SL project updates week 17/1: server, viewer, Avatar Complexity

221B Baker Street; Inara Pey, April 2015, on Flickr 221B Baker Street, circa 2012-2015, as seen in the BBC’s series Sherlock – and in Second Lifeblog post

Server Deployments, Week 17

As always, please refer to the server deployment thread for the latest updates.

  • On Tuesday, April 20th, the Main (SLS) channel received the server maintenance package deployed to all three RC channel in week #16, which comprises internal server logging changes and new flags for llGetObjectDetails()
    • OBJECT_BODY_SHAPE_TYPE – returned list entry is a float between 0.0 and 1.0. Anything > 0.5 is male, otherwise female; -1.0 if the avatar is not found
    • OBJECT_HOVER_HEIGHT – returned list entry is a float, -1.0 if the avatar is not found.
  • There will be no deployment or restart on the three RC channels on Wednesday, April 22nd.

This means there will be no Main channel roll in week #18, but there should be a new RC update, although this is still being worked on.

SL Viewer

The Avatar Layer Limits RC viewer updated to version 3.7.28.301019 on April 20th. This viewer allows users to wear up to 60 wearable layers (jackets, shirts, tattoo, alpha, etc.) in any combination and any number per layer up to the overall maximum of 60, rather than each individual layer being limited to a maximum of 5 items.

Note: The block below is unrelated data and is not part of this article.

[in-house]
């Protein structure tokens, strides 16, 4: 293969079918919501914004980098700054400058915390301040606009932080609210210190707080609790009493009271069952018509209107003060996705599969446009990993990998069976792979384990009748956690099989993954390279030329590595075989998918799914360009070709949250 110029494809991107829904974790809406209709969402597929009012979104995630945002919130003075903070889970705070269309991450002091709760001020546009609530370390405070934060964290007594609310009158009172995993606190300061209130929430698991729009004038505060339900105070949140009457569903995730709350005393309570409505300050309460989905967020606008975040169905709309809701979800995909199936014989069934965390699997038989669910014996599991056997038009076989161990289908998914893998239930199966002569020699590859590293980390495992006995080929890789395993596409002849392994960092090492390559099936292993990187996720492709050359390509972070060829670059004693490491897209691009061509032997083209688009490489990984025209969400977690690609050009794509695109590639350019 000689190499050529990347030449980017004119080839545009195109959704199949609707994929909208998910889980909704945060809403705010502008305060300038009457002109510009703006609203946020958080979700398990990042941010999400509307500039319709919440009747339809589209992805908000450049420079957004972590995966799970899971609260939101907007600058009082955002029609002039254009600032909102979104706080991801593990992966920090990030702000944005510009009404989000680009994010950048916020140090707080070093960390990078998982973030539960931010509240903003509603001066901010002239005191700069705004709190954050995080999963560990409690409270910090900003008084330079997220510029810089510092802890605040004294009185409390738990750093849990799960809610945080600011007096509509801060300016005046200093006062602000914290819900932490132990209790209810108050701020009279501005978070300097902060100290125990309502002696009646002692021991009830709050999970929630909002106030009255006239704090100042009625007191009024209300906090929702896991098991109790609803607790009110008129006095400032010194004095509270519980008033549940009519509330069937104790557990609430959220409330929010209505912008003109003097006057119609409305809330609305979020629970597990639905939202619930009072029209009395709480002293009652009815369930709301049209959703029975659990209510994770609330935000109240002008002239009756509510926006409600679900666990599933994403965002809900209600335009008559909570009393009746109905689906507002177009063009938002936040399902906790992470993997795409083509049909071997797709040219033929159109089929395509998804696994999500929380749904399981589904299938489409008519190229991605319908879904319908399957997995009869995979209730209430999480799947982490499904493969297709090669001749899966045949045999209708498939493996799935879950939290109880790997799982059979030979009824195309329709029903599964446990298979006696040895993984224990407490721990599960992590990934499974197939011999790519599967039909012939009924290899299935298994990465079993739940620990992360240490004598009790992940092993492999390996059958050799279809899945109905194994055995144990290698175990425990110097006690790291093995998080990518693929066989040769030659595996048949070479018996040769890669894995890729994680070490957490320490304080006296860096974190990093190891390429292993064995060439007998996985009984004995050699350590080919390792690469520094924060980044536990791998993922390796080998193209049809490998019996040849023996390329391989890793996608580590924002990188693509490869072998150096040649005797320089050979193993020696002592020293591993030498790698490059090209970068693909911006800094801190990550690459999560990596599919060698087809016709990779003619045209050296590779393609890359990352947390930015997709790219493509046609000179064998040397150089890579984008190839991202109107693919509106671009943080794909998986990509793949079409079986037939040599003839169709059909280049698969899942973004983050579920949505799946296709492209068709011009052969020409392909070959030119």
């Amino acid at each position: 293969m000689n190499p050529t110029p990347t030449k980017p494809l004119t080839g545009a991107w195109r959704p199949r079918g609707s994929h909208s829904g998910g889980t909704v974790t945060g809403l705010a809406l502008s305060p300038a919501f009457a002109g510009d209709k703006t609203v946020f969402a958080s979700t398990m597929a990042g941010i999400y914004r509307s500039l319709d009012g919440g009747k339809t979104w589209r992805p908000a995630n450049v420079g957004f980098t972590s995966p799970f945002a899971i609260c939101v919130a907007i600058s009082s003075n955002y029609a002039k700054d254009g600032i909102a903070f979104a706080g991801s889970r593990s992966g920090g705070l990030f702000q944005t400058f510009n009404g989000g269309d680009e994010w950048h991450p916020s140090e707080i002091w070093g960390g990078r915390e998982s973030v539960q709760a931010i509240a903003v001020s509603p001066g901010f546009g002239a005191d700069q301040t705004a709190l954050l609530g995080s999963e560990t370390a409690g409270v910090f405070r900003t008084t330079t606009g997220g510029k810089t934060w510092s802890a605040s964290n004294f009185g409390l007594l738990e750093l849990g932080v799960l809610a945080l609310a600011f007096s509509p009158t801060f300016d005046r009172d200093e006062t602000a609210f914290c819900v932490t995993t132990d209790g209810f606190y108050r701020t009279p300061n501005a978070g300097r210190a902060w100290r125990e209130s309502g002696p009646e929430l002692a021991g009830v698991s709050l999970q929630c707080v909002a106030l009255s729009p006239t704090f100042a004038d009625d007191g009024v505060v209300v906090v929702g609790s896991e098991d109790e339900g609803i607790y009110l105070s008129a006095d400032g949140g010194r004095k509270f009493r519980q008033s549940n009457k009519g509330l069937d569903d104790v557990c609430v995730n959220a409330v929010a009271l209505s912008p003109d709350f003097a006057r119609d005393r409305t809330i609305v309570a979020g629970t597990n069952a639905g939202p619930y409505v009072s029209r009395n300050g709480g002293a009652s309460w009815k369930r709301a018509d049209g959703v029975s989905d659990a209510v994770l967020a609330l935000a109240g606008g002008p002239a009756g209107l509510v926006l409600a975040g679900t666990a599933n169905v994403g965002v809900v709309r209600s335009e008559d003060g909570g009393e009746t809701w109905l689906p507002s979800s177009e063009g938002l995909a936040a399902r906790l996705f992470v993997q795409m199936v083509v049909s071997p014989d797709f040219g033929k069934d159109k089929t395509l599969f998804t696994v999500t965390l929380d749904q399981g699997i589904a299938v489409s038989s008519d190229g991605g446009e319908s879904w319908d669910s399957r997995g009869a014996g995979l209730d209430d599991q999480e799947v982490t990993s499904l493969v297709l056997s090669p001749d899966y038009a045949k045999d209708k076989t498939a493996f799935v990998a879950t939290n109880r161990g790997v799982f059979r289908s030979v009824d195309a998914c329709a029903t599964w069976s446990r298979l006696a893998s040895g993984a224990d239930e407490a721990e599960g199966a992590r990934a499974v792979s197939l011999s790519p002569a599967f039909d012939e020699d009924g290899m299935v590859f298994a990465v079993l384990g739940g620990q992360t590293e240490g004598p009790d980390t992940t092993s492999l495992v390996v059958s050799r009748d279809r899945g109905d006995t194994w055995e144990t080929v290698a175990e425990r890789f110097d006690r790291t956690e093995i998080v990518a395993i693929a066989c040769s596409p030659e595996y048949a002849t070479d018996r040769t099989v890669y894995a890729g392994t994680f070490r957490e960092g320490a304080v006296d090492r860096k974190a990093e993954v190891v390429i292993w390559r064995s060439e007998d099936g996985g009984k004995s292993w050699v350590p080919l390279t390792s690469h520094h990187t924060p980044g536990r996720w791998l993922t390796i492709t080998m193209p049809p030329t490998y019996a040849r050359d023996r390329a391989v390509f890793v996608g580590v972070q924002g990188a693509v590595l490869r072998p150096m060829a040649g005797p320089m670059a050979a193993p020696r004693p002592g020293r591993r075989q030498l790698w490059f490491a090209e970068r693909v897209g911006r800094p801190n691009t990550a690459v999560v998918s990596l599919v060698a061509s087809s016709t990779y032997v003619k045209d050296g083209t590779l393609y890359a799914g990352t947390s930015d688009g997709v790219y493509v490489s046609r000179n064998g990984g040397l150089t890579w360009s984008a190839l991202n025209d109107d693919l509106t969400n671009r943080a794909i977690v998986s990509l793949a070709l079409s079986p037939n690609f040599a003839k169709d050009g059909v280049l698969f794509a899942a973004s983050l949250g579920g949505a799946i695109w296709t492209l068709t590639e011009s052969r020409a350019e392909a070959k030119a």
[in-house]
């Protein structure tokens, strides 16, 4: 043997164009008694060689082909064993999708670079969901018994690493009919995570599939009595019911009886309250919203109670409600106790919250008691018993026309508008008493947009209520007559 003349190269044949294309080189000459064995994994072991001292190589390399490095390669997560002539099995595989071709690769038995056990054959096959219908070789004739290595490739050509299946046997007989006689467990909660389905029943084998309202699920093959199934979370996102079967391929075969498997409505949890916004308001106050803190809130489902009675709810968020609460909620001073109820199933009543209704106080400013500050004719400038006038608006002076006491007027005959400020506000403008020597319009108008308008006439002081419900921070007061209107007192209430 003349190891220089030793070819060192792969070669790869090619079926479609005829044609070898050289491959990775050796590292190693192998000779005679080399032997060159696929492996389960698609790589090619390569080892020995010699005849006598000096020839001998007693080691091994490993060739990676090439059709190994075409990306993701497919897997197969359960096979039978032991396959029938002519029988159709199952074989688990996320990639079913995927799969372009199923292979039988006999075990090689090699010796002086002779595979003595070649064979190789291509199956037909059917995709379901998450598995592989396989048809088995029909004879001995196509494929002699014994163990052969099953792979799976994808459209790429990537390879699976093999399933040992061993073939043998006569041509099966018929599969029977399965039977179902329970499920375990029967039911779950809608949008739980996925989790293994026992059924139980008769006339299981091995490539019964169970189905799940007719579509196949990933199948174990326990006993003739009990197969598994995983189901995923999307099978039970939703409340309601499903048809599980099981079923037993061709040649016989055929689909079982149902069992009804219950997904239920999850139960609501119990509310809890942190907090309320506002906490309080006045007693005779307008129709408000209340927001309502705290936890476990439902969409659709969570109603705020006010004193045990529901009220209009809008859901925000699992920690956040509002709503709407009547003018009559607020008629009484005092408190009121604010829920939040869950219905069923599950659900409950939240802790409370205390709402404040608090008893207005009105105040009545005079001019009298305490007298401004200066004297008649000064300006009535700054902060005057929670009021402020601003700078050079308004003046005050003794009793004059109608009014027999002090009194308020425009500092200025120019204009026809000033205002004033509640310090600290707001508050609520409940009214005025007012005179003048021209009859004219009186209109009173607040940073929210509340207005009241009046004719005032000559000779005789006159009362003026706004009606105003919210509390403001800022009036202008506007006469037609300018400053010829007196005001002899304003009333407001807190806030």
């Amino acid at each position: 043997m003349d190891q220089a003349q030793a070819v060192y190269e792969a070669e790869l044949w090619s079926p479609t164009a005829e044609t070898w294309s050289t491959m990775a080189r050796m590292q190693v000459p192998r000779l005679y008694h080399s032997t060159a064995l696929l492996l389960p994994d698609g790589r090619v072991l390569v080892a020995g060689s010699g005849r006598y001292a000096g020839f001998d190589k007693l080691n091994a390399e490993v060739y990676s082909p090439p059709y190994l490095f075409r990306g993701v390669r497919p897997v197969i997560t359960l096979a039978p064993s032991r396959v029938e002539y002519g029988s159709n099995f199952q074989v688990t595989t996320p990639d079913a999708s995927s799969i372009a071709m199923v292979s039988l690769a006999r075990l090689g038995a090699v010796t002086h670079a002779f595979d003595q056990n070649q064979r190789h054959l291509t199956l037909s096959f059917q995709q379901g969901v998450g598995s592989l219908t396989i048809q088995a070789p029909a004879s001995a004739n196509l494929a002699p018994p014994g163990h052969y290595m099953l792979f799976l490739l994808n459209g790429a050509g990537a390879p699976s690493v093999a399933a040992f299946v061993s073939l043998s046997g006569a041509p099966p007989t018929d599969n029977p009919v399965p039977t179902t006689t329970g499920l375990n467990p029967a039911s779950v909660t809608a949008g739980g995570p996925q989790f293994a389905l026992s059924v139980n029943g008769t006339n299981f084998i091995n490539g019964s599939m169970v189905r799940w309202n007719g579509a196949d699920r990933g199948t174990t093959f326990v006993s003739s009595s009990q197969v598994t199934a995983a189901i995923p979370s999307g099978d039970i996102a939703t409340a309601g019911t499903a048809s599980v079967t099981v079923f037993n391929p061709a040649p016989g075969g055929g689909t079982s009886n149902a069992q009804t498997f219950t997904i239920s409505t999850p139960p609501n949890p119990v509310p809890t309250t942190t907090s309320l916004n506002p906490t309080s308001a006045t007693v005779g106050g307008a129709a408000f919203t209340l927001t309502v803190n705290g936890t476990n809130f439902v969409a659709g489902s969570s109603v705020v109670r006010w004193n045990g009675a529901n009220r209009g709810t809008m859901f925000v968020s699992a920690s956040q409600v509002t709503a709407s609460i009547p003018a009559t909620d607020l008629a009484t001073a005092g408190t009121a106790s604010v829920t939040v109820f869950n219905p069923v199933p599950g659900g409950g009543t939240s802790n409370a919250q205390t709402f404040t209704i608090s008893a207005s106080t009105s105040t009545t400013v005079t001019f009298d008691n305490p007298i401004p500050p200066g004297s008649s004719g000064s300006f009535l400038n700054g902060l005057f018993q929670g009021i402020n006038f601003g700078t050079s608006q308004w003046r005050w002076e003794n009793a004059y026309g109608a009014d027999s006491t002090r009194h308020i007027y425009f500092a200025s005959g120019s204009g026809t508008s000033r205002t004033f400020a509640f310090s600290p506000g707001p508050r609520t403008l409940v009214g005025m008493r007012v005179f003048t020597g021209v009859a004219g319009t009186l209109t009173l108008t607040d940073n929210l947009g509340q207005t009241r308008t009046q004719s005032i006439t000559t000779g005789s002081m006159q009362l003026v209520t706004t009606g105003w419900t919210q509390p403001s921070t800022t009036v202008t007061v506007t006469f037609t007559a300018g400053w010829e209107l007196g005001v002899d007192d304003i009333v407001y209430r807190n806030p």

The Tools Update RC viewer has been performing very well since the last update (April 15th), and there has been something of a debate in the Lab as to whether or not to promote it to the de facto release viewer. While there is no hard-and-fast rule about when an RC is promoted to release status, very often the Lab prefers to leave two weeks between releases unless something is urgently required. Sticking to this would mean the viewer won’t be promoted until week #18 (week commencing Monday, 27th April); however we’re still early in the week, and things might change.

Viewer Managed Marketplace Beta

The Viewer-Managed Marketplace (VMM) officially started an open beta test on the main grid, which is scheduled to last for about a month for details see:

Avatar Complexity

Avatar Complexity is the term the Lab has settled upon for the upcoming functionality which provides greater control to user to define how other avatars are rendered in their world-view.

The idea is that as avatars can often be the single biggest impact on the viewer in terms of rendering, particularly in crowded places, so  Avatar Complexity will present a means by which avatars which require a load of render processing by your GPU can be rendered as a solid colour instead, which should help with performance on lower specification systems. Due to their solid colours, avatars rendered in this way have already been dubbed Jelly Babies or Rainbow People.

At the Open-source Developer’s meeting on Monday, April 20th, Oz Linden explained that “Avatar Complexity” has been chosen for the name of the capability to distinguish it from avatar imposter rendering, which will remain in the viewer alongside Avatar Complexity when it arrives. The difference between the two can be summarised as:

  • Avatar impostor rendering is a simplified and less frequent rendering of avatars further away from you, while those close to you remain fully rendered